|Prince Philip of Greece and Denmark renounces his titles and citizenship and takes the name Philip Mountbatten before marrying Princess Elizabeth, elder daughter and heir presumptive of King George VI. The newlyweds move to Malta, where Philip rejoins the British Royal Navy while Elizabeth gives birth to son Charles and daughter Anne. Years later, the couple returns to England to be with George as he undergoes a lung operation. George later receives a terminal diagnosis and counsels Philip on how to assist Elizabeth when she becomes the new sovereign. Meanwhile, former Conservative Prime Minister Winston Churchill and his wife, Clementine, return to 10 Downing Street after the 1951 United Kingdom general election.|
|2||2||"Hyde Park Corner"||Stephen Daldry||Peter Morgan||4 November 2016|
|With George still in ill health, Elizabeth and Philip tour of the Commonwealth in his place. Deputy Prime Minister and Foreign Secretary Anthony Eden asks George to convince Churchill to step down after several detractors publicly express concern over his ability to govern. George declines to do so, saying that Churchill will step down when the time comes. George is found dead in his bed by one of the servants. As news spreads across the world, Elizabeth learns of her father's passing while in Kenya. She and Philip return to Britain, and she assumes the role of sovereign.|
|3||3||"Windsor"||Philip Martin||Peter Morgan||4 November 2016|
|As the Royal Family and the United Kingdom prepare for George's funeral, Elizabeth's uncle Edward, Duke of Windsor returns to London for the first time since his abdication. Philip requests that Elizabeth should ask Churchill to allow their family to keep the name Mountbatten and live at Clarence House rather than at Buckingham Palace. While Churchill is reluctant to grant either request, she eventually drops them after receiving counsel from Edward. She later learns that her coronation has been set for the following year, to help secure Churchill's position within his own party.|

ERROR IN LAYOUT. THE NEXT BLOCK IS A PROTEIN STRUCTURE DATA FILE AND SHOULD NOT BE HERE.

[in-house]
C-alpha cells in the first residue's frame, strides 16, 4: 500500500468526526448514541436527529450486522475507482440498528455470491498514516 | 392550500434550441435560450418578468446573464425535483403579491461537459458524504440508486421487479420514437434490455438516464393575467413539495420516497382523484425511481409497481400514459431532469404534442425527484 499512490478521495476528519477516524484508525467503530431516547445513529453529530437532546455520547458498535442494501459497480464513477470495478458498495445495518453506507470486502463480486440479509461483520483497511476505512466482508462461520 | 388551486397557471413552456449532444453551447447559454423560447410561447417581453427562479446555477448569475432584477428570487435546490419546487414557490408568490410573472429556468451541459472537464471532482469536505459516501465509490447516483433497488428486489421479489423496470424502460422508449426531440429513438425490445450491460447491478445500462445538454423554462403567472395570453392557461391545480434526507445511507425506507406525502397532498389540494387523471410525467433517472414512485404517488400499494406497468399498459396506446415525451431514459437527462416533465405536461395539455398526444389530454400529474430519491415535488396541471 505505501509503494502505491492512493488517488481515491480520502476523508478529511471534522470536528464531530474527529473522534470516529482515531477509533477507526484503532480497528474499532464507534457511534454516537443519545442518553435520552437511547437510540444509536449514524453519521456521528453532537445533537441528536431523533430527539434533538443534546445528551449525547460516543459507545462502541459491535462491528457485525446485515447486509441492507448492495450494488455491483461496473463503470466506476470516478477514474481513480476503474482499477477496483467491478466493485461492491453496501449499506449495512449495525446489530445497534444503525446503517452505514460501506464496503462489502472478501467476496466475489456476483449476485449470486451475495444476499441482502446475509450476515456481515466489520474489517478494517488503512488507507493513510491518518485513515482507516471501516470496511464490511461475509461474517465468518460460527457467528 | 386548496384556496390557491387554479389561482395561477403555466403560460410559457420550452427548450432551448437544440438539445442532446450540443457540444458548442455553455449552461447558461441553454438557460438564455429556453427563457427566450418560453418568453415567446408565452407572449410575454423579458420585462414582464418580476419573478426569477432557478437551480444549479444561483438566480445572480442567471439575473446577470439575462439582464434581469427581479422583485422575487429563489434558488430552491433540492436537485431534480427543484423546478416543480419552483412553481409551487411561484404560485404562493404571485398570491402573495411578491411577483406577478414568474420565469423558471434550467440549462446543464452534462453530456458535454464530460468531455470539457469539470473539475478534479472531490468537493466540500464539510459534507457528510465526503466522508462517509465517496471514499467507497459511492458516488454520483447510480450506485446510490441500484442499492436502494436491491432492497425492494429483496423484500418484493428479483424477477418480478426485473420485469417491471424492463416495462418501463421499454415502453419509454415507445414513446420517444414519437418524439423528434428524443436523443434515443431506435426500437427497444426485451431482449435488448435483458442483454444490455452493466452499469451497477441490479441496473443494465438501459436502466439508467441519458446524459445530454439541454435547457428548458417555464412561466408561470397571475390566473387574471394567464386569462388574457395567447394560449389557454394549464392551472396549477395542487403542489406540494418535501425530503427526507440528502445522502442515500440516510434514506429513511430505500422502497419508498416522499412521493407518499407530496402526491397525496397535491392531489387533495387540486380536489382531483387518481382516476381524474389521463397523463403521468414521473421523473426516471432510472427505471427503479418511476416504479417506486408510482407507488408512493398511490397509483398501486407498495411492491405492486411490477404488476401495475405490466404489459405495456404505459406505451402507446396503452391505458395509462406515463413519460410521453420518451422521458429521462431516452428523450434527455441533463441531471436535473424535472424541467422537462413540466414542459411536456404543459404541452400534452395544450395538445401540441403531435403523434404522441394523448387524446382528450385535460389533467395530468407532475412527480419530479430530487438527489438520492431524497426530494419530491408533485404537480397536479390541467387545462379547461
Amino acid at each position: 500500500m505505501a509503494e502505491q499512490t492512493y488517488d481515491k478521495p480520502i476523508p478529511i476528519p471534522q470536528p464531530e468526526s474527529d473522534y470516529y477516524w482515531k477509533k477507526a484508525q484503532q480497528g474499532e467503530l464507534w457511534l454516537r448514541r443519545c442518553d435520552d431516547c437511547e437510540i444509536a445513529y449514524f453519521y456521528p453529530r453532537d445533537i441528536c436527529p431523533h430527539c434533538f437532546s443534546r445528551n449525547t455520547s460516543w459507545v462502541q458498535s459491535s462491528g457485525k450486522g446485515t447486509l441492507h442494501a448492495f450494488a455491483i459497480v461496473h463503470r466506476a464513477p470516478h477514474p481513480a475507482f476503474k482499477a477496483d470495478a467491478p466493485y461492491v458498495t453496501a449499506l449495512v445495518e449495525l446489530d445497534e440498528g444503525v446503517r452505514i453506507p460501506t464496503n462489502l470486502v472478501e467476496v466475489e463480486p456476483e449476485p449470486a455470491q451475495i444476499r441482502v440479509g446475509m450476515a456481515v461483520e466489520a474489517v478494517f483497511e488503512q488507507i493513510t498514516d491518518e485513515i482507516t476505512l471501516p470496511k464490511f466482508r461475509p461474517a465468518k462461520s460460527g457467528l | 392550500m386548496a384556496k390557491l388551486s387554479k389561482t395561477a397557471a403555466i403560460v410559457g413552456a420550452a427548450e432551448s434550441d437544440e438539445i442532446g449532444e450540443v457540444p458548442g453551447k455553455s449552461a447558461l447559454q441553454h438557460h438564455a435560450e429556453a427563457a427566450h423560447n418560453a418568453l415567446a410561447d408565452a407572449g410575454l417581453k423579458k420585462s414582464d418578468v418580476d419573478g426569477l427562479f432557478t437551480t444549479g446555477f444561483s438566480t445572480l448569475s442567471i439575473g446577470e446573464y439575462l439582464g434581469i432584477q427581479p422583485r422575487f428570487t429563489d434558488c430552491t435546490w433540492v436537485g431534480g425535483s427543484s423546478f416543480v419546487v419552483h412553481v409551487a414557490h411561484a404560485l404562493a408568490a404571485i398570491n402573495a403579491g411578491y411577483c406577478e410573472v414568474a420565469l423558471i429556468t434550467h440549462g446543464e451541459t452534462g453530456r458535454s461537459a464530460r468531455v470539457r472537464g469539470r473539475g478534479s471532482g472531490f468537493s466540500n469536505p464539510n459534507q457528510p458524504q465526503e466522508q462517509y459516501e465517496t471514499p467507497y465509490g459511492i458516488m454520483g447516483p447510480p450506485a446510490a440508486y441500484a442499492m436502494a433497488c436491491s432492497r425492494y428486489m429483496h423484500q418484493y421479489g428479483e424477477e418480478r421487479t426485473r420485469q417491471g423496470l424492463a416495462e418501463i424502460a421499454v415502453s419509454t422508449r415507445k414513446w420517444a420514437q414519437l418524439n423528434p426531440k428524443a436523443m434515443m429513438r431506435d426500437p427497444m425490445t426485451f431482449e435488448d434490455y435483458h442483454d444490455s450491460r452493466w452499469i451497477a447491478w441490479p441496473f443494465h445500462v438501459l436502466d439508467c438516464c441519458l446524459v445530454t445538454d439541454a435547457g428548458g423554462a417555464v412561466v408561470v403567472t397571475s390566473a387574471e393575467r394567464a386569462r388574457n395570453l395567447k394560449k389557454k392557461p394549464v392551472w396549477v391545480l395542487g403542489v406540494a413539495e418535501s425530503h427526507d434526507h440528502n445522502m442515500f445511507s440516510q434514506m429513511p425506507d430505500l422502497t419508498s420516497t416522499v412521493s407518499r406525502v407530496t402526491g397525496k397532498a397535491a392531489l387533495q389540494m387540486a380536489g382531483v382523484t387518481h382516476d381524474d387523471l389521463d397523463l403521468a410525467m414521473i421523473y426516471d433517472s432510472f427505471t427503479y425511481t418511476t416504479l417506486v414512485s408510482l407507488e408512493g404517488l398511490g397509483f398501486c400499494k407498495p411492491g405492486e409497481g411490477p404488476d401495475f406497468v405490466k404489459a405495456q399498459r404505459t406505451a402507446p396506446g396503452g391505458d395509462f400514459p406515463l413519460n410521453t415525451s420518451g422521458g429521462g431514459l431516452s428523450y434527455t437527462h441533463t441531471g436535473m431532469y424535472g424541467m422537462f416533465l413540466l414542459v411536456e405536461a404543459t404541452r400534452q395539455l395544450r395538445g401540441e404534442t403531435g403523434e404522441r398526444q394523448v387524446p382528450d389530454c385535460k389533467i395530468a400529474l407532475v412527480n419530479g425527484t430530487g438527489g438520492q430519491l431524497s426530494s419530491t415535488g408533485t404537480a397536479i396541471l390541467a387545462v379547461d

|4||4||"Act of God"||Julian Jarrold||Peter Morgan||4 November 2016|
|In December 1952, a great smog forms over London, reducing visibility and killing thousands while hospitalising thousands more. Elizabeth's advisors pressure her to ask Churchill, who refers to the event as an "act of God", to step down. While initially reluctant, Elizabeth summons him for a private audience after he comes under fire for refusing to discuss the smog at Cabinet. Before the audience, Churchill learns that his secretary was killed after being run over by a double-decker bus. He later makes an impassioned speech, promising a longer-term approach to preventing future smog. Both the speech and the smog's sudden disappearance prompt Elizabeth to change her mind at the moment Churchill arrives at Buckingham Palace. Philip receives flying lessons from Royal Air Force Group Captain Peter Townsend, who is engaged in a clandestine relationship with Margaret.|
|5||5||"Smoke and Mirrors"||Philip Martin||Peter Morgan||4 November 2016|
|While visiting London to spend time with an ailing Queen Mary, Edward clashes with Private Secretary Tommy Lascelles after learning that he and Wallis have not been invited to attend the coronation. Elizabeth, meanwhile, regrets her decision to place Philip in charge of preparations, after he upsets her with a request that he should forgo kneeling to pay homage when she is crowned and annoys the committee by insisting that they televise the event. On June 2, 1953, Elizabeth is crowned at Westminster Abbey while Edward and Wallis view the coverage from their Paris villa and mock her.|
|6||6||"Gelignite"||Julian Jarrold||Peter Morgan||4 November 2016|